Interview by Vivian Chung ’16. Published July 30, 2014
I came to the US for boarding school and tennis was what pretty much guided the most formative years of my life. The goal was for me to be a professional tennis player and thankfully that didn't happen. I did play on tour for a bit and while it was an awesome experience, I love the other experiences I have gone through thus far.
I have always been a numbers guy and when going through the syllabus, I just remember being enamored with the engineering classes. Every class description I read was awesome. Came to find out I could do both BME/EE together so why not J. I liked it, I loved it…the intensity was great and when you can solve one of the hard questions, there is no feeling like it. I did economics because I don’t think I ever wanted to be an engineer, I wanted to be a banker so it felt natural to add an Economics major as well. I knew the Investment Banking world like Engineers since we are technical but if you add econ to that, you are both technical and financial – seemed to be a good fit and one that would provide a lot of opportunity for me.
Lastly, I also had to figure out ways to differentiate myself from so many other smart and competitive people. Doing three majors always got the double look and is why I feel I had a lot of success in my early job hunting days.
You started Co Co. Sala. Tell us the story of how it got started.
You are also a founding member and Senior Vice President of Sales at Cvent, Inc. Tell us what types of things your role entails. What are you responsible for?
You started out as an investment banker at Salomon Smith Barney, how was that experience helpful in starting your own company?
Banking is perhaps one of the best entry points into the working world and it was my first job. You learn so many things and frankly, I would say more than many other jobs. You learn to work hard, really hard – 18 to 20 hour days, 10 hours a day on Saturday and Sunday. You learn that you have given your life to customers for the time you are in banking. So working hard was natural to me but this put it into a practical sense. You also learn very early on to treat this as a “career” vs. just a “job” so the extra attention to detail came early on, responsibility and the fact that you are accountable came very early on. It has set an AMAZING foundation for me once I got to the working world and lessons to this day that I practice and preach to my colleagues.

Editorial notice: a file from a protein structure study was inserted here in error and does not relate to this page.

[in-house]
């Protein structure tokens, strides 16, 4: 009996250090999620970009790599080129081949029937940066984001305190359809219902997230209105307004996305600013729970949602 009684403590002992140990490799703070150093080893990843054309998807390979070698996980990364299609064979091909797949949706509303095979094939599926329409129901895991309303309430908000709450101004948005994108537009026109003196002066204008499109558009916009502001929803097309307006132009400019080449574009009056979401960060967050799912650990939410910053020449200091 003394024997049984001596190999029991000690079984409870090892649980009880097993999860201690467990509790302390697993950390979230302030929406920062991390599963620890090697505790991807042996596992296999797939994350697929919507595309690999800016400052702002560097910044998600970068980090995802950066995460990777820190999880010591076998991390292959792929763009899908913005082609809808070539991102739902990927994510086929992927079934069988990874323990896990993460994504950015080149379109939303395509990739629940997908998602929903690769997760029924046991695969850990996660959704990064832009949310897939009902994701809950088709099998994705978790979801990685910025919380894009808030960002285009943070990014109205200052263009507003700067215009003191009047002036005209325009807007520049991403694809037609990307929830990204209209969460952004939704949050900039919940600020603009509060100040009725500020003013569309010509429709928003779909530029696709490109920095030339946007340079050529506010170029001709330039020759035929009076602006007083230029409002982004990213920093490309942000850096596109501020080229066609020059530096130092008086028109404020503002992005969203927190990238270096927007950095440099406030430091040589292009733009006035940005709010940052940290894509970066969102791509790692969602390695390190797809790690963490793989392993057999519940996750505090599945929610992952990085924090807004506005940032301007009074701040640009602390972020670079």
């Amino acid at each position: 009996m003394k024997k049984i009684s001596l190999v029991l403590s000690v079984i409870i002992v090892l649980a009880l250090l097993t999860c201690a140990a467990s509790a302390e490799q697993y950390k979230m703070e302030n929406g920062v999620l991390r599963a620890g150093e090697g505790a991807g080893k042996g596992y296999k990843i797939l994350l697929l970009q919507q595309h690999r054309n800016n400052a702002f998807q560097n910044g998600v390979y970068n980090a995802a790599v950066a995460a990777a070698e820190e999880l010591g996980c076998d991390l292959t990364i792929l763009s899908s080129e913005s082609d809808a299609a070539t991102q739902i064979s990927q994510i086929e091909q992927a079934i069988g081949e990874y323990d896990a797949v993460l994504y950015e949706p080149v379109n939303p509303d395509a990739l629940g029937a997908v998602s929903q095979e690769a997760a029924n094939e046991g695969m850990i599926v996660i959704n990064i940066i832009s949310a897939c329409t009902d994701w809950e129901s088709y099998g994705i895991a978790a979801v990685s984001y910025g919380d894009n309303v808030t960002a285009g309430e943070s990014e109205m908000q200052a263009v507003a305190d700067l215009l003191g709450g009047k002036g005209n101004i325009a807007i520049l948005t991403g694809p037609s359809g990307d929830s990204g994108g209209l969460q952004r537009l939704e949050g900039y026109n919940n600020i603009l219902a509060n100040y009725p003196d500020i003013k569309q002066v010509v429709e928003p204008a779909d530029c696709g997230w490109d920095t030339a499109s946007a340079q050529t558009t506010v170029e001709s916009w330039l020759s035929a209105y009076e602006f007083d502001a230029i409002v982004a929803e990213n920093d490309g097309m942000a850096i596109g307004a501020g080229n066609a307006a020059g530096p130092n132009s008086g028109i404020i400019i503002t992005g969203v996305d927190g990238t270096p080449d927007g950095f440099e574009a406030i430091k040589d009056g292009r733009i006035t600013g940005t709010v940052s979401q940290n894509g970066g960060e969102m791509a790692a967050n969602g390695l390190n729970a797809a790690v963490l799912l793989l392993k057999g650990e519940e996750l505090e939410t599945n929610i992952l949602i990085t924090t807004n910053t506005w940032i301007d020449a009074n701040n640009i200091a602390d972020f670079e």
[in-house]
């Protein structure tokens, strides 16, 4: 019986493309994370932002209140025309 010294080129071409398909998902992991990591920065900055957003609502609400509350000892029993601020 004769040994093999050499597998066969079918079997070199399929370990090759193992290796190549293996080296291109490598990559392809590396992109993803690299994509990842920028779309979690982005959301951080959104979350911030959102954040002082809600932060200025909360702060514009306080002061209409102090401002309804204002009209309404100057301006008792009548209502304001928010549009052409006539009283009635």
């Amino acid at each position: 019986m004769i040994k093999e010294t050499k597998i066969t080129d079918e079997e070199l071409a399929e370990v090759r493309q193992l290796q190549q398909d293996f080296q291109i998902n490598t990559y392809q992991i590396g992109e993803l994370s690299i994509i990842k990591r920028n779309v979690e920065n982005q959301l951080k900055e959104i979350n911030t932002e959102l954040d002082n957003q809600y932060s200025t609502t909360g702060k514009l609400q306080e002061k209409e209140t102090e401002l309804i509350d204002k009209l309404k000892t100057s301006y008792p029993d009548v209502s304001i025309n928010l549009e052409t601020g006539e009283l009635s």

Having spent a lot of your life around the world, how does this experience help you in your work?
Having perspective is a great asset and being a worldly and an experienced traveler only adds to that. I think you get richer in life in every way because of these travels and become a better business man or woman is just one of the benefits. In 2012, I believe I went to 21 countries, mostly for work and some personal as well. Directly however it has helped since we sell our products all over the world. And how you sell in the US is very different than Europe and entirely different than Asia Pacific. These differences are immense and how you handle negotiation, presenting, conflict resolution, pricing, etc. are all different. The more you can immerse yourself in a culture and understand how business gets done there, the better and more successful you will be. The worst thing to do is assume others do business the same way you do or are used to doing. One has to be respectful of different business cultures and adapt to a large extent.
Thinking back to when you were a student, were there things you wished you'd done differently to prepare for being an entrepreneur? And what did you do as a student that you are glad you did?
This is a very tough question only because Cvent has been so successful and I feel had I have done things differently, maybe I would be down a different path. We went from 5-10 folks in 1999, with 0 everything…customers, product, investors, and believers to a public company (we went public August 2013) with 1,450 employees, several products and offices and almost 12,600 customers. So I really have no large regrets at all. Sure there are other things I wish I did but that would be more for personal enrichment…I love history. I am fascinated by world events and how much more intertwined the world is becoming. I would have loved to have learned more about this and what better place to do this than Duke.
I think the one thing I did is I more so than many others embraced the people at Duke and am still in touch with so many folks. I always knew the value of people both personally but also professionally. I became very involved as an alumni, donor and in fact chaired my 10th and 15th year reunions and loved it. The value of our network is insane and funny enough how I got to Cvent. Chuck Ghoorah who has become my best friend is the co-founder of Cvent and in 1999 told me to leave the world of banking and join Cvent. He is triple Duke (Undergrad, Grad and Law). This is something I will always value because Duke folks are special…very special! Our network is pretty phenomenal.
What is some advice you would give students who are thinking of working at a large company before starting their own company?
In fact I think the opposite…work at a smaller company because you will learn more. If you go to a large company, you are too far removed from what the finance does, what is marketing’s role, how do all the aspects of sales work, etc. So my advice is to join a smaller company since you can make a larger impact and I think you learn a lot more. Now I didn’t do that because I wasn’t sure what I wanted to do…as I said, I thought I was going to be a banker and the notion of being a “Wall Street Guy” was what I wanted. That quickly changed when I wanted to do something that had much more impact.